John Knox House facts for kids
John Knox House, popularly known as John Knox's House, is an historic house in Edinburgh, Scotland, reputed to have been owned and lived in by Protestant reformer John Knox during the 16th century. Although his name became associated with the house, he appears to have lived in Warriston Close where a plaque indicates the approximate site of his actual residence.
The house itself was built from 1490 onwards, featuring a fine wooden gallery and hand-painted ceiling. It had belonged to Walter Reidpath whose grandson John Arres inherited it and left it to his daughter Mariota Arres in 1556. She married James Mosman, a goldsmith. Her father-in-law John Mosman, also a goldsmith, had refashioned the crown of Scotland for James V.
In 1567 James Mosman was converting a piece of Mary, Queen of Scots' jewelry when she was imprisoned in Lochleven Castle. He remained loyal to Mary when she was exiled in England. Mosman worked in Edinburgh Castle with James Cockie making coins for Mary's supporters who held the castle during the 'Lang Siege'. The two goldsmiths valued the jewels of Mary, Queen of Scots which remained in the castle, so they could be used as security for loans.
When the Castle surrendered in August 1573, Mosman was charged with counterfeiting, for which he was executed. The house was forfeit for the treachery, and was given in the name of James VI of Scotland to James Carmichael younger of that ilk.
The carvings were discovered behind woodwork in 1849, and restored in 1850 by Alexander Handyside Ritchie. The building was restored again in 1984.
Over the next few centuries many decorations and paintings were added, and the house and its contents are now a museum. The building is owned by the Church of Scotland and is now administered as part of the new, adjacent Scottish Storytelling Centre.
Association with John Knox
The visitor's pamphlet states that the house "was Knox's home only for a few months during the siege of Edinburgh Castle, but it is believed that he died here." It appears to have become widely accepted as "John Knox's House" from the mid-19th century onwards after Victorian writers like Robert Chambers and Sir Daniel Wilson had repeated the popular tradition, first recorded c.1800, of attaching Knox's name to it. The house looked old enough to fit the description, but no research was able to establish the rights or wrongs of the claim. Because of its visual prominence, however, it is almost certain that the building would have been familiar to Knox. The location of his actual residence is marked by a plaque in Warriston Close which lies further up the slope of the High Street. After the Disruption in the Church of Scotland in 1843, the house was bought by the new Free Church, a fact which may have strengthened belief in its association with Knox. It was condemned and due for demolition by the Town Council in 1849 but saved through the efforts of the pioneering urban conservationist Lord Cockburn.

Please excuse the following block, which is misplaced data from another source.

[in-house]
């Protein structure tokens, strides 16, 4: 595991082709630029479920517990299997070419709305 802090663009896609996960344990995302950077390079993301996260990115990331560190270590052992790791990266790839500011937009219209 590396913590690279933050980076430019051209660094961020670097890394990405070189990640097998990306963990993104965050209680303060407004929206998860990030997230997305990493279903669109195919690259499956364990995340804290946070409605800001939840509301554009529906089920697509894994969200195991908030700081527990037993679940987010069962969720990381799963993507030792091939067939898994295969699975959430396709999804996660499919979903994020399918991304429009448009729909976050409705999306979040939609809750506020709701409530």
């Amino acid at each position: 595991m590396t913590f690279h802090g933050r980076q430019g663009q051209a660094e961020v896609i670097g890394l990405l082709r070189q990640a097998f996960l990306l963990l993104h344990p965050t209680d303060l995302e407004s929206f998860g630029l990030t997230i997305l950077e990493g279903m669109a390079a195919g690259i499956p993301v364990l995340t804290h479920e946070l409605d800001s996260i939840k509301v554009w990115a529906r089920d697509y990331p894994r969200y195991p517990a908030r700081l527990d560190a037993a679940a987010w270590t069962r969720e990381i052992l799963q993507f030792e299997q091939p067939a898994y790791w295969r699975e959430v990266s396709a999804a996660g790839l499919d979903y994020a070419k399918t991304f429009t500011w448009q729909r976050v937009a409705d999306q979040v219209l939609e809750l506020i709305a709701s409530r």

The building immediately adjacent on the west side of the house is Moubray House. Its owner Robert Moubray also happened to be the owner of the house in Warriston's Close where Knox lodged in the 1560s.